John Tierney said recent experience with the Household Charge and the Local Property Tax had shown the majority of people would pay a new charge.
He made his comments at the Environmental Protection Agency’s annual water conference in Galway this morning.
Mr Tierney would not be drawn on what the average cost per home would be.
There would be an independent decision made by the regulator following a robust consultation process, he said.
Metering is a fair way for people to control the amount they pay through their usage, he added.
The first phase of the process will involve the installation of 1.05 million meters on footpaths outside individual properties.
Investigations are ongoing as to how apartment blocks will be metered.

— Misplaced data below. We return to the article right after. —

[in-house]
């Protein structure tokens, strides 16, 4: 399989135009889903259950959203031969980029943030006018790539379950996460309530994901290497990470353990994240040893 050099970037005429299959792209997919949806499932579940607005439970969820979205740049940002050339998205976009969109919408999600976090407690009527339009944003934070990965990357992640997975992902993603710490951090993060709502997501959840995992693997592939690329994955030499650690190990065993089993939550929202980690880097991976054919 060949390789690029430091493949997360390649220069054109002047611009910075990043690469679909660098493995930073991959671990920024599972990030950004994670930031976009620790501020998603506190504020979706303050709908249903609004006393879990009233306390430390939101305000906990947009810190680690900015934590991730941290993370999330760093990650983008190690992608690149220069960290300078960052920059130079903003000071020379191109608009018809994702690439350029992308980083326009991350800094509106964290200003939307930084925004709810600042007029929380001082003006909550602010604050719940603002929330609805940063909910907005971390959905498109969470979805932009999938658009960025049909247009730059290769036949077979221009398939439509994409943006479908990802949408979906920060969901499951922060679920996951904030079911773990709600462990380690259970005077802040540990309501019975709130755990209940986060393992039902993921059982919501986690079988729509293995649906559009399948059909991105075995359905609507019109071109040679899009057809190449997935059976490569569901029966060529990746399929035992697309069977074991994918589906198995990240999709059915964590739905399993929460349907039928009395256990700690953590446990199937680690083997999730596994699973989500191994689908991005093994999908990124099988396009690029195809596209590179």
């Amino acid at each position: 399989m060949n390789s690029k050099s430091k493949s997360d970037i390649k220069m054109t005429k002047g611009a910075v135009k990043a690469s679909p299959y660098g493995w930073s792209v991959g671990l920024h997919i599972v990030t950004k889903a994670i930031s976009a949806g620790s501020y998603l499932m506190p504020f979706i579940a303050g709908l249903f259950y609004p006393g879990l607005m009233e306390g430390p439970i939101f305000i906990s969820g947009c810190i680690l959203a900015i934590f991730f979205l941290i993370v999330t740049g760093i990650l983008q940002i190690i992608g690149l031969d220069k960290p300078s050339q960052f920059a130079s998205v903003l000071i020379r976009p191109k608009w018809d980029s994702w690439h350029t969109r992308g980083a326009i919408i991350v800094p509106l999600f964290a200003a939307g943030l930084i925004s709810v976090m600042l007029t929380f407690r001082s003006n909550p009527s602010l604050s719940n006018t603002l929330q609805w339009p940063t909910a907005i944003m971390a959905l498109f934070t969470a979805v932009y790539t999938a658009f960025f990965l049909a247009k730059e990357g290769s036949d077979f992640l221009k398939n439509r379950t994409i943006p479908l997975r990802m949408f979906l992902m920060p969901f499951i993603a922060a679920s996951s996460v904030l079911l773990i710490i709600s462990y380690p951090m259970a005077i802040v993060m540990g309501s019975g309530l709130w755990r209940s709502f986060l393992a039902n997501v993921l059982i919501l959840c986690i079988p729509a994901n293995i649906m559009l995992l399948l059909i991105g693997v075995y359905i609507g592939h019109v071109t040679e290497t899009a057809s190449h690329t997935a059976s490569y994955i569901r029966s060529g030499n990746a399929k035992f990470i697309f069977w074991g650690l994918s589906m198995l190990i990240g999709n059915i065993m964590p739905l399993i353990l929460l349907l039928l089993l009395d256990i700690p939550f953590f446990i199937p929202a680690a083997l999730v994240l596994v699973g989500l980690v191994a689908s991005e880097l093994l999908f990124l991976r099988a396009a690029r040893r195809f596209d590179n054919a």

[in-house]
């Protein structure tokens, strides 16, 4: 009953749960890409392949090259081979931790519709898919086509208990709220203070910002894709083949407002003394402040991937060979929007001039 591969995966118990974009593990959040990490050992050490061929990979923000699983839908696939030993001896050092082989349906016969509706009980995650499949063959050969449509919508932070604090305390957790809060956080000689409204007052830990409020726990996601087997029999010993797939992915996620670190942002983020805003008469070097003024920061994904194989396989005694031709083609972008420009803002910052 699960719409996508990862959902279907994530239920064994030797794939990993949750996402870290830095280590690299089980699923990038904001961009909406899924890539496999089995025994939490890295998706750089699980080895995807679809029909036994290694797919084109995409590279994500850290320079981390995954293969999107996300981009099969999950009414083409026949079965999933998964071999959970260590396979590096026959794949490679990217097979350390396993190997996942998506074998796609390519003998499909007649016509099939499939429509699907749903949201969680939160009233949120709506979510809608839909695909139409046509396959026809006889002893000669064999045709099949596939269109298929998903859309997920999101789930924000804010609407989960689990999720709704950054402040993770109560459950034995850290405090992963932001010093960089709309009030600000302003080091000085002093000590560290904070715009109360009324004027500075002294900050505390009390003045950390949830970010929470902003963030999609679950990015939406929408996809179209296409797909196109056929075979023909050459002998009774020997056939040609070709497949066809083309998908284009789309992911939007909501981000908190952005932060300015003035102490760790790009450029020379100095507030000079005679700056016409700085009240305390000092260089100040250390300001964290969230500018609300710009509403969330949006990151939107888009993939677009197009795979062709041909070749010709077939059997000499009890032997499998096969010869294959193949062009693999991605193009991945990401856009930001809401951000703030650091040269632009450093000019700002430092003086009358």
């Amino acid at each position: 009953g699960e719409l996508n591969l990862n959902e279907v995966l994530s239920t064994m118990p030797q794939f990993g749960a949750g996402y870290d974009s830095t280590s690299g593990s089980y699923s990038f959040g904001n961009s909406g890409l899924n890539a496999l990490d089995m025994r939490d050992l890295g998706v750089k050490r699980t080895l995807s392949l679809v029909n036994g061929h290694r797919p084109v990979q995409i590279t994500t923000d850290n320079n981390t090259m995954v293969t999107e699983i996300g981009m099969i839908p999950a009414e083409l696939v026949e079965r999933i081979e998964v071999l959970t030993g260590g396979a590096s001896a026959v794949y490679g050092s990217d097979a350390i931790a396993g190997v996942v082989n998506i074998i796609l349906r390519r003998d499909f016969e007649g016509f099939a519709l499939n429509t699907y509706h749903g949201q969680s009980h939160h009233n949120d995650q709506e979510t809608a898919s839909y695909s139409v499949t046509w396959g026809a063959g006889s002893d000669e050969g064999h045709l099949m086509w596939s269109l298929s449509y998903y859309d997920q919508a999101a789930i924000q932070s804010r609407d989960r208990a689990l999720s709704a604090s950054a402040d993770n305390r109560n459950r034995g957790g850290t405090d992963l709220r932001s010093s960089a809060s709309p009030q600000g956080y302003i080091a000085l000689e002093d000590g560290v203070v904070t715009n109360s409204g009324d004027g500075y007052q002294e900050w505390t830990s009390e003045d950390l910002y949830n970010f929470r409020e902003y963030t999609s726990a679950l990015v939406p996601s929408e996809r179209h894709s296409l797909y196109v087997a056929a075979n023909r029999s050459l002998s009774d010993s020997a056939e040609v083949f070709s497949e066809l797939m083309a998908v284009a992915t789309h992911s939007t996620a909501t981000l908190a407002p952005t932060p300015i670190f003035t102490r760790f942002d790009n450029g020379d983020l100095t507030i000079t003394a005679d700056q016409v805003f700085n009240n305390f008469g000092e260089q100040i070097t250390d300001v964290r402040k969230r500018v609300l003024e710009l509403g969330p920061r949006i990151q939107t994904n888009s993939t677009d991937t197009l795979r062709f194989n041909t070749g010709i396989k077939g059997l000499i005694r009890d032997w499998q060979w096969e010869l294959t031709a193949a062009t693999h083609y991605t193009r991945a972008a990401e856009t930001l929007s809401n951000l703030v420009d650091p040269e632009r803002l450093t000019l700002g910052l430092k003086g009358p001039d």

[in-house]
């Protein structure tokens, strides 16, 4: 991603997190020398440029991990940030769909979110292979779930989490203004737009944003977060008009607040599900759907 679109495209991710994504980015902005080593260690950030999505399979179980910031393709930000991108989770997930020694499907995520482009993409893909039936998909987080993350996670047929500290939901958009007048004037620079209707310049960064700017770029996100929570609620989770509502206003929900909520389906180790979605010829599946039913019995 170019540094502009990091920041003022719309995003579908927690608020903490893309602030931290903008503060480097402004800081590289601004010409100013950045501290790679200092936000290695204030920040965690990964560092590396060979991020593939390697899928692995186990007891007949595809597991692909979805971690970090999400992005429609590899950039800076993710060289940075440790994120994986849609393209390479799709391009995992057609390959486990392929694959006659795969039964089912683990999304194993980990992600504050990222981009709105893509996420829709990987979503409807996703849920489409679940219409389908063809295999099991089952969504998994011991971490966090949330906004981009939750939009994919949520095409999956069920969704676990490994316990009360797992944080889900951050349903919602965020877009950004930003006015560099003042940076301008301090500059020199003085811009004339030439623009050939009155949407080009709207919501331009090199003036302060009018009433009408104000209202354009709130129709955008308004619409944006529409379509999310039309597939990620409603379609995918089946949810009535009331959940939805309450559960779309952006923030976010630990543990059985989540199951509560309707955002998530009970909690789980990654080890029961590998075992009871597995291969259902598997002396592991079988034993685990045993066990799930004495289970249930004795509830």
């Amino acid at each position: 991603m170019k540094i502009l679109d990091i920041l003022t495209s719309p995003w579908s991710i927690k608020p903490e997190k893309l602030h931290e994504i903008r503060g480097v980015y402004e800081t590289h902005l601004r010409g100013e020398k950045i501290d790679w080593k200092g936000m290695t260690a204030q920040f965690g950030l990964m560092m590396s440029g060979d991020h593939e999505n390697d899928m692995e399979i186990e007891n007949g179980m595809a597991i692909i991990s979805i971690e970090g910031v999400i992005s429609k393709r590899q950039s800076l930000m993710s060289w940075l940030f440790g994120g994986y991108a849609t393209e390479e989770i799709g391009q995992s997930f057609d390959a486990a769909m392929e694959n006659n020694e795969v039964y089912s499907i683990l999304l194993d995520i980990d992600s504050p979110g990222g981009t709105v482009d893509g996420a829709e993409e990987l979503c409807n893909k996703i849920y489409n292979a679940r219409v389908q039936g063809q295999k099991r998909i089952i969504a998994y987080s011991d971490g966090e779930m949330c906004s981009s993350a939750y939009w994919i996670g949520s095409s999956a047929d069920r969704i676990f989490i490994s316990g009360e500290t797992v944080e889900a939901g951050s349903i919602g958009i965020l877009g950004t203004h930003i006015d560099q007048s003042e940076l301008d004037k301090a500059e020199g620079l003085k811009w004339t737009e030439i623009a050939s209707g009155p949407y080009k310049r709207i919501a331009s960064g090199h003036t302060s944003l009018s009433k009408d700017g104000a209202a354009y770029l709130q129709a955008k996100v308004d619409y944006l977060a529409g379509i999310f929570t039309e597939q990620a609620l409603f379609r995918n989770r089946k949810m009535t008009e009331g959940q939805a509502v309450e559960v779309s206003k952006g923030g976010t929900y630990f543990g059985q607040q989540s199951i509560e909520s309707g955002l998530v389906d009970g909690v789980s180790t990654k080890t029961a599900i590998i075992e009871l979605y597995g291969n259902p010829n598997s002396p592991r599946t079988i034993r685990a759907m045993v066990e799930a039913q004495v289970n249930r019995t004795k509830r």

He also told the conference that Irish Water would not and must not be privatised in future.
Delegates heard the monies generated would be used to leverage funding for capital investment and that it was vital it remained within the State sector.
Mr Tierney said that one of the biggest reasons for setting up the company was to try to get a proper level of funding into the system.
There has only been “five good years of capital investment” in over 130 years of delivering water services in Ireland, he said.
Mr Tierney said while there was plenty of water in Ireland it was costly to turn this into a potable supply.
But he expressed hope that the investments that would be made by Irish Water would provide significant potential for the economy to attract investment in future.